On Thursday (March 11), Hennepin County District Judge Peter Cahill announced he would reinstate a third-degree murder charge against former Minneapolis police officer Derek Chauvin. Chauvin is on trial for the murder of George Floyd after he knelt on Floyd’s neck for nine minutes last May.
The former officer is already facing a second-degree murder charge, and a second-degree manslaughter charge.
Judge Cahill originally dropped the third-degree murder charge against Chauvin in October, which an appeals court said was an error on the judge’s part.
According to a report by NBC News, Cahill chose to drop the third-degree charge because he didn’t believe the circumstances of the case against Chauvin fit at the time, stating that Chauvin’s actions weren’t “eminently dangerous to other persons.” The three-judge panel from the appellate court said a precedent was set in 2017 when courts upheld a third-degree murder conviction of former police officer Mohamed Noor in the fatal shooting of Justine Ruszczyk Damond, an Australian woman who called 911 to report a possible sexual assault taking place.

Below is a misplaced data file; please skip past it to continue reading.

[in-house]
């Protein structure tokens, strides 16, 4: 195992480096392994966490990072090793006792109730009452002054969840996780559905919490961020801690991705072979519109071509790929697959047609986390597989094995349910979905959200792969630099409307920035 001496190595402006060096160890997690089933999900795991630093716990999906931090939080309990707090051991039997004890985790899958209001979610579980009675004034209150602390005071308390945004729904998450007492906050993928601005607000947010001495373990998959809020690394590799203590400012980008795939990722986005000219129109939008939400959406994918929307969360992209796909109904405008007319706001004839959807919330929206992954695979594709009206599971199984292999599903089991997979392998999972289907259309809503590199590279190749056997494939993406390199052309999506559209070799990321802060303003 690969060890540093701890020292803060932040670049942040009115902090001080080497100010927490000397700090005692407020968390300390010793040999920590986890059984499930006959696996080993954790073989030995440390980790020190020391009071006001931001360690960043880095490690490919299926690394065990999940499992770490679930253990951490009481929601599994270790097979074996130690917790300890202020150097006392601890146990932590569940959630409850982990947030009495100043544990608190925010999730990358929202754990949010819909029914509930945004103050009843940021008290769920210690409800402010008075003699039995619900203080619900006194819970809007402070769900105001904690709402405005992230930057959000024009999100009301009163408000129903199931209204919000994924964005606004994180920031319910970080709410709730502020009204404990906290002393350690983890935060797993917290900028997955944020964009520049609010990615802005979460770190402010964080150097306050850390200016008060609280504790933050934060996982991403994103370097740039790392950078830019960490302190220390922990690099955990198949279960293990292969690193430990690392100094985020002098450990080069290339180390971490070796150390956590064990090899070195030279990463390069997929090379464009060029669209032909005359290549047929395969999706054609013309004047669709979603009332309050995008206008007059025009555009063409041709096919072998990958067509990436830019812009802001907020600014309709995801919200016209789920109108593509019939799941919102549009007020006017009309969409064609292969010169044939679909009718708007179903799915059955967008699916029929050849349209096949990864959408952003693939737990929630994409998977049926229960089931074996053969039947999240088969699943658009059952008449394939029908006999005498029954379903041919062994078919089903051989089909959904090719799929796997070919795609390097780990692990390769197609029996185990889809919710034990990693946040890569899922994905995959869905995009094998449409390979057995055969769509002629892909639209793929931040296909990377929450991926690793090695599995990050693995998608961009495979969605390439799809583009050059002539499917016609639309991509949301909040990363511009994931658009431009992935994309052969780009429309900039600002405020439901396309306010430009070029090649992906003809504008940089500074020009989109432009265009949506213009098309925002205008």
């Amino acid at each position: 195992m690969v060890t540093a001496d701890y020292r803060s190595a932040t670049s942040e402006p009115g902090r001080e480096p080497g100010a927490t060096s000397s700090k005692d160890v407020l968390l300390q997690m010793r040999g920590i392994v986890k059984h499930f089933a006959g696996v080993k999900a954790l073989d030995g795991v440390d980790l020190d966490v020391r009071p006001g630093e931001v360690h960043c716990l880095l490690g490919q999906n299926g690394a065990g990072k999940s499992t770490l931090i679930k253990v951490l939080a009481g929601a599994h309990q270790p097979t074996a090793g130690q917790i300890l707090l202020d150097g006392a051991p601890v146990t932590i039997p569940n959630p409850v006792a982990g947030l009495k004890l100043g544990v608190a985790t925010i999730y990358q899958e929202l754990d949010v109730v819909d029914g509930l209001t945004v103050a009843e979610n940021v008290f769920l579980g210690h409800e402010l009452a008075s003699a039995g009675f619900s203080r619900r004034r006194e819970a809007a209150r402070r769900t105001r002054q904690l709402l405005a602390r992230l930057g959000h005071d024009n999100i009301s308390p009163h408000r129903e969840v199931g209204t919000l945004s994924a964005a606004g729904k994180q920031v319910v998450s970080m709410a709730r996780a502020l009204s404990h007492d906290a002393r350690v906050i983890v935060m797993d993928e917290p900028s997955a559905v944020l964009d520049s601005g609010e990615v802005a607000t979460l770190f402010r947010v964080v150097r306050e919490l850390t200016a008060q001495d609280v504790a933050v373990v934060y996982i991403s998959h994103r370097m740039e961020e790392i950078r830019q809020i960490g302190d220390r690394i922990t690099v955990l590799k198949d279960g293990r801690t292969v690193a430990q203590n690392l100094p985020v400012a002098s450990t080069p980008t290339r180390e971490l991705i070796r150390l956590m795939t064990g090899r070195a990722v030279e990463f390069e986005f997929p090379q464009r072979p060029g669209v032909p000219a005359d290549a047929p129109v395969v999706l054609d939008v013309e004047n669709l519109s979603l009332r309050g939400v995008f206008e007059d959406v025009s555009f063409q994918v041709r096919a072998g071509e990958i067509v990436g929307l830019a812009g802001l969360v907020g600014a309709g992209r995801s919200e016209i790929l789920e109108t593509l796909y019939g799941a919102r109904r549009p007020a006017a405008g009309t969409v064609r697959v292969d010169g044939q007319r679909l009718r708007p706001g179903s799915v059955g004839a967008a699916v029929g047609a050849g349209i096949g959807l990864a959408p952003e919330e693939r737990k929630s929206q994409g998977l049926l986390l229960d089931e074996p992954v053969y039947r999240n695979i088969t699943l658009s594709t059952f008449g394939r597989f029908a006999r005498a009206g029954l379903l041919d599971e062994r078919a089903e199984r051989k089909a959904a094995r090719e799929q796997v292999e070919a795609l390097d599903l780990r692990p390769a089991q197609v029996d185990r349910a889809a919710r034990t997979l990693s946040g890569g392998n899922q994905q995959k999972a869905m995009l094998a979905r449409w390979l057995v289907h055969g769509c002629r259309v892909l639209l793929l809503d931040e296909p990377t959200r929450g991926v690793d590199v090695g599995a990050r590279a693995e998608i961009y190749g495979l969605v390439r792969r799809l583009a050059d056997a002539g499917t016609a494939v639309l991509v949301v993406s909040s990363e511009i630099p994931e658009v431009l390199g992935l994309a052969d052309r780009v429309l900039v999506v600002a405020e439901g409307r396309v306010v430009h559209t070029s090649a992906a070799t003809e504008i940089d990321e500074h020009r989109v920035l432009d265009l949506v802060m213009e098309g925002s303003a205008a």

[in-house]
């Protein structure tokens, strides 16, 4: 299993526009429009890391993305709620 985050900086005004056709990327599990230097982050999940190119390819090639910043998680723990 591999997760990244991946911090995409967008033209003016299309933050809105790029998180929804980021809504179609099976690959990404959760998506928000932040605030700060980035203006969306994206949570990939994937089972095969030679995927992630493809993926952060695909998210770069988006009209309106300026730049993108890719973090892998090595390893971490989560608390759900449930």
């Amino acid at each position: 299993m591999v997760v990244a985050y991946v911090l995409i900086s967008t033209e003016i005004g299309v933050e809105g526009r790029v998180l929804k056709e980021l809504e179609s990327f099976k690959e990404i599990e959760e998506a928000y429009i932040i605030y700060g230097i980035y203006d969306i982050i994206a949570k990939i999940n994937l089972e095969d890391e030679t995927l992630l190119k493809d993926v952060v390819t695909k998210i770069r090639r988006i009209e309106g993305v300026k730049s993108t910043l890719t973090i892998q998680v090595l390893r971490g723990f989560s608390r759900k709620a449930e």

On Wednesday (March 10), the Minnesota Supreme Court denied the defense’s effort to block the charge. That same day the state’s Attorney General Keith Ellison, whose office is prosecuting in the case, said in a statement: “We believe the charge of 3rd-degree murder is fair and appropriate. We look forward to putting it before the jury, along with charges of 2nd-degree unintentional murder and 2nd-degree manslaughter.”
In the first three days of the trial, five jurors have reportedly been selected, and opening statements are set to begin on March 29.
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